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Landlords endorse rent payments as part of credit score

by: Karin Wasteson
  • 17/08/2017
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Landlords endorse rent payments as part of credit score
A majority of landlords would support rent payments being included when calculating credit scores, according to the Residential Landlords Association (RLA).

The Residential Landlords Association (RLA) is now calling on the government to include rent payments to make up a significant part of the overall assessment of an individual’s credit score.

The RLA surveyed close to 3,000 landlords and found that 61% of them would support such a development.

Currently rent payment history does not form part of credit rating agencies’ calculation of credit scores. With the current policy it can be difficult for tenants to gain access to a mortgage, even if their rent payment history is immaculate.

It has also been argued that taking rent payments into account would help landlords by giving a more correct estimate of the likelihood of a tenant paying credit back.


Absurd exclusion

“With many tenants wanting to buy a house of their own, it is absurd rent payment is not routinely included when undertaking credit checks for mortgage applications,” said Alan Ward, Chairman of the RLA.

“Moving to such a scheme would help not just tenants, but also landlords by giving them a clearer sense of whether a prospective tenant has historically paid their rent in full and on time,” he added.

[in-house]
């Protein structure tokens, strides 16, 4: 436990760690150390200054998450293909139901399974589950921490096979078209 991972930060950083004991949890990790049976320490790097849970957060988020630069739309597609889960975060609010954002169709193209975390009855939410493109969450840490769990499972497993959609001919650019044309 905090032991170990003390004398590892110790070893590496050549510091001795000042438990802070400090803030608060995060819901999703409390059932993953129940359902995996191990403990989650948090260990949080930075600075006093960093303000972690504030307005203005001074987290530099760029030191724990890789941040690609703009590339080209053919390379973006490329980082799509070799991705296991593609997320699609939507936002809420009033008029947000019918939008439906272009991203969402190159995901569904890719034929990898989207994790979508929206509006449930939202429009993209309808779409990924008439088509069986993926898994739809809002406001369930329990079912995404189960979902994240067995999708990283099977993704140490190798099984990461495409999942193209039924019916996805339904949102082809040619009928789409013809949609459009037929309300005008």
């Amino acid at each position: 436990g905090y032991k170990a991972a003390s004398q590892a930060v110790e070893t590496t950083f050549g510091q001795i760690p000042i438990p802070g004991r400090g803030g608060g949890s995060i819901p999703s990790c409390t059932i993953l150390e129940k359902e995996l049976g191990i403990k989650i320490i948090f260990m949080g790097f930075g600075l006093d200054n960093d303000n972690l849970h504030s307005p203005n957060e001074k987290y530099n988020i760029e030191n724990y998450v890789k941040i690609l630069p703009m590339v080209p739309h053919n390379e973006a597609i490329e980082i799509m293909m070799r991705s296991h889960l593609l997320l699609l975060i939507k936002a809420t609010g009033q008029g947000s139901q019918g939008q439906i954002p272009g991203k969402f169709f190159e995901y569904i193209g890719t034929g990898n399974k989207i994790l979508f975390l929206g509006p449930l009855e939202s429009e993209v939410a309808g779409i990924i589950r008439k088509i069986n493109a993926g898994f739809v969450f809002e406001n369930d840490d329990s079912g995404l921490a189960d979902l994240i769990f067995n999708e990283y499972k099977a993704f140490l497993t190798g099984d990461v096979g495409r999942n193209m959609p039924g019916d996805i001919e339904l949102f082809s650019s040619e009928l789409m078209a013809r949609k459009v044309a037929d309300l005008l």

The Treasury rejected an appeal to use rent to prove mortgage affordability in March this year, as previously reported by Mortgage Solutions.

The statement followed a petition on the Parliament website by 27-year-old Jamie Pogson, which received nearly 150,000 backers. It called for rent payments to be enough proof that a prospective borrower was able to meet mortgage repayments.


FCA backed

In rejecting the proposal the Treasury backed the stance taken by the Financial Conduct Authority (FCA) in requiring lenders to take a wider measure of mortgage affordability.

A wide range of factors needed to be considered, said the Treasury, including household expenditure, loans and quality of living costs.

“These [regulations] were aimed at addressing the problems previously caused by poor quality mortgage lending, such as borrowers falling into payment difficulty and, ultimately, losing their home,” it said.

Despite the government’s negative response to the petition, MPs will still debate the issue as it reached more than 100,000 signatures. A date has yet to be scheduled for the debate.

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